Average transit time China-NY outperforms West Coast transits

As vessels continue loitering across Southern California and farther, waiting for berths at the ports of Los Angeles and Long Beach, there has been a consistent increase in transit time between Chinese-base ports and West Coast ports.

Data from Shifl shows transit times have gone up steadily since the summer with transit times in December across the ports of Los Angeles and Long Beach recording 45 days.

On average, transit times across the West Coast ports have risen by 96 percent since May ‘21. This is 181 percent higher than a pre-pandemic transit average that stands at 16 days between major Chinese ports to the ports of Los Angeles and Long Beach.

Comparatively, the port of New York has dropped its transit time from 44 days in the third week of November to 33 days by the second week of December. 

A consistent increase of incoming vessels could be one reason for increased transit times.

Landside port operations have seen a reversal. Container dwell times have been falling since late October across the West Coast, which coincides with the announcement of additional tariffs on long-dwelling containers at the Los Angeles and Long Beach port terminals.

This is reflected in the gate-out data tracked by Shifl. The gate-out metric measures the time of discharge of the container at the arrival port to it being gated out of the port premises.

Since mid-October, the Port of Long Beach saw import container dwell times drop from 12 days to five days currently which is a 140 percent improvement, while the port of Los Angeles recorded a 125 percent improvement with import container dwell times dropping from nine days to four days currently.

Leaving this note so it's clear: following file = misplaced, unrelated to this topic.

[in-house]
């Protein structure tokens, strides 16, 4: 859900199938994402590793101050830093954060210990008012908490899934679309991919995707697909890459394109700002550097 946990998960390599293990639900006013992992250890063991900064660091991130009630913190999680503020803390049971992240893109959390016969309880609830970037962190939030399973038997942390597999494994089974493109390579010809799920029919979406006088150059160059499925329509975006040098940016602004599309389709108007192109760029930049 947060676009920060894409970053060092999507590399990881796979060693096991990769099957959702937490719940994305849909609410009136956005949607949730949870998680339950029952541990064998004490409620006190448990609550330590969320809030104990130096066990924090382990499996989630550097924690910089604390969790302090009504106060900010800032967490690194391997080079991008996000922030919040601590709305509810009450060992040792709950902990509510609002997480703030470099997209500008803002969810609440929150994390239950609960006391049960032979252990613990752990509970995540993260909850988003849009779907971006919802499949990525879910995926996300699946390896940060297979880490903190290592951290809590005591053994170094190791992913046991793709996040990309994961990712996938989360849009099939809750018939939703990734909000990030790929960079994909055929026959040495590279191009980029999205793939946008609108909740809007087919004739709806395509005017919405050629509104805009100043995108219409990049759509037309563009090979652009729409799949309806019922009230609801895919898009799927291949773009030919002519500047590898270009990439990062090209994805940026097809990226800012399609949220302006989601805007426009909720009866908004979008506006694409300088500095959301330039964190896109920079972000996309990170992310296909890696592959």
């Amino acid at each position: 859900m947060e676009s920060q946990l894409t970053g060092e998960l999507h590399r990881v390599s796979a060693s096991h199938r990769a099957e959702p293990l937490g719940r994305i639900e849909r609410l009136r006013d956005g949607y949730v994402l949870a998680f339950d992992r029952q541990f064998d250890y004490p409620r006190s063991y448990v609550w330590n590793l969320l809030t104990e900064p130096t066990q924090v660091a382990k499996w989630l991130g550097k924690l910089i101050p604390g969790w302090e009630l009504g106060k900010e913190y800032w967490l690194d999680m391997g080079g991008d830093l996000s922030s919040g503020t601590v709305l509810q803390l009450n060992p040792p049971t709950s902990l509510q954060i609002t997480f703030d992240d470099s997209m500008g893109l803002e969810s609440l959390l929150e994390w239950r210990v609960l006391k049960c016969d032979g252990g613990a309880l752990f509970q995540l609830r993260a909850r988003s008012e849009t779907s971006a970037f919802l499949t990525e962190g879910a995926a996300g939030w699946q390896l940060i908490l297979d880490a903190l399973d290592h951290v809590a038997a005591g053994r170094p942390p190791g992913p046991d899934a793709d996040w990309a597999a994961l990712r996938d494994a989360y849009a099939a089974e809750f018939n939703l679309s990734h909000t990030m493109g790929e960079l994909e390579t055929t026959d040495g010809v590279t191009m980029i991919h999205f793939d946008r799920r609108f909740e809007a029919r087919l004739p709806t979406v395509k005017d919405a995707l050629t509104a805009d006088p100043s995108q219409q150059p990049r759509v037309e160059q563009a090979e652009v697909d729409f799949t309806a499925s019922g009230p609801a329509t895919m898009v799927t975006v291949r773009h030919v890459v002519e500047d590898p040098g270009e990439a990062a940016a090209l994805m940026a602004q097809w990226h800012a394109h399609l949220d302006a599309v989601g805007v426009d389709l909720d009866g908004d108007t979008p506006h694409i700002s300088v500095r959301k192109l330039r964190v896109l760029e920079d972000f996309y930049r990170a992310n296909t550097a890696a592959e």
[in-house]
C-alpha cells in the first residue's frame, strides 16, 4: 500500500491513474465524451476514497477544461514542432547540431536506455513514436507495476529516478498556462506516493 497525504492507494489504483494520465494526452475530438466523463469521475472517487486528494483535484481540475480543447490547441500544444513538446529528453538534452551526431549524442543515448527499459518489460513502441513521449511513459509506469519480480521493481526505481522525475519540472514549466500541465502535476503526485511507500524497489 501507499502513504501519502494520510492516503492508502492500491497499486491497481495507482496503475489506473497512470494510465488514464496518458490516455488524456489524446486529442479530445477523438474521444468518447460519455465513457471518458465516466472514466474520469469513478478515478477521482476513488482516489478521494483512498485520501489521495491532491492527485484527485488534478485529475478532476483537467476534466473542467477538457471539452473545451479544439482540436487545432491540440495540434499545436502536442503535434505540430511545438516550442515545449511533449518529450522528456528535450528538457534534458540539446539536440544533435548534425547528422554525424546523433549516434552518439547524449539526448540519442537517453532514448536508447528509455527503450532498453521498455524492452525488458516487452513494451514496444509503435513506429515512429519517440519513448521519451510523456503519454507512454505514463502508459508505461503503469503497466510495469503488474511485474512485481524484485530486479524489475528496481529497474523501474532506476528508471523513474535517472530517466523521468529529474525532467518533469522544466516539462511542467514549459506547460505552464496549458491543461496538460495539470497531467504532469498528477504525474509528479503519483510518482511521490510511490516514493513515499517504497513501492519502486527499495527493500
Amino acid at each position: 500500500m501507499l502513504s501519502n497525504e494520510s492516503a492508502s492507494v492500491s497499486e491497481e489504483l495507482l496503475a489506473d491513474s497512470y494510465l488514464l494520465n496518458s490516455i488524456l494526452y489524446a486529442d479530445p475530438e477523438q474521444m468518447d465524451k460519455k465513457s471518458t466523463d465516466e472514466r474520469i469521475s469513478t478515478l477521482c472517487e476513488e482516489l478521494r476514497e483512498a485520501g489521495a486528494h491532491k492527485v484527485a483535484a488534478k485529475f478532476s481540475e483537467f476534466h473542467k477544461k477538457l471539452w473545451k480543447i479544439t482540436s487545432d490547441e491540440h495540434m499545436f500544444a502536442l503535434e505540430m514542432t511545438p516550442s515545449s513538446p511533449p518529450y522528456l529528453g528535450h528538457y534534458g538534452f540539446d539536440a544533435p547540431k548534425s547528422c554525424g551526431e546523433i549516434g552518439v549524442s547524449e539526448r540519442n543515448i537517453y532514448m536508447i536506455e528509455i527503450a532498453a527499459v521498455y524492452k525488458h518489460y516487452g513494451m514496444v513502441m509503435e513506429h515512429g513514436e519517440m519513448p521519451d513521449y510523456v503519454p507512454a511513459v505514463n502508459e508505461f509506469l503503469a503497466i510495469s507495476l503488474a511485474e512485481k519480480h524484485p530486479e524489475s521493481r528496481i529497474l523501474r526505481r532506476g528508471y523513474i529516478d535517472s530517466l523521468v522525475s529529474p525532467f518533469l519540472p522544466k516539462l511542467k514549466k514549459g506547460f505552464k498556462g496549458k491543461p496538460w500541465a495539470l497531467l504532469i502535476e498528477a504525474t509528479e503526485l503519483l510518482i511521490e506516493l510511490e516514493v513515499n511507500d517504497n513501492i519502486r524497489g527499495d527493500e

The port of New York has consistently kept container dwell times low, with it never going beyond six days since May ‘21, bringing it down to three days now.

“We need to stop the ripple effect of ships waiting endlessly at Los Angeles/Long Beach even if it means diverting some ships to other ports like New York/New Jersey which is currently recording a quicker transit than West Coast Ports, optimizing the use of some terminals which are underutilized and operate only till 4 p.m.,” said Shabsie Levy, founder and CEO of Shifl.

The high number of ships stuck off the coast of Southern California and further is impacting freight rates which were starting to drop. As per data tracked by Shifl, the rates are rising again and this is attributed to increased demand for space out of China brought about by the lack of ships to load cargo on as ships are still waiting in Los Angeles/Long Beach.

“Once ships return to Asia, we're hopeful rates will come down and we have an opportunity to get out of the repeat ripple effect as we get into the quieter months post Chinese new year,” added Levy.

For more information:
Charlie Pesti

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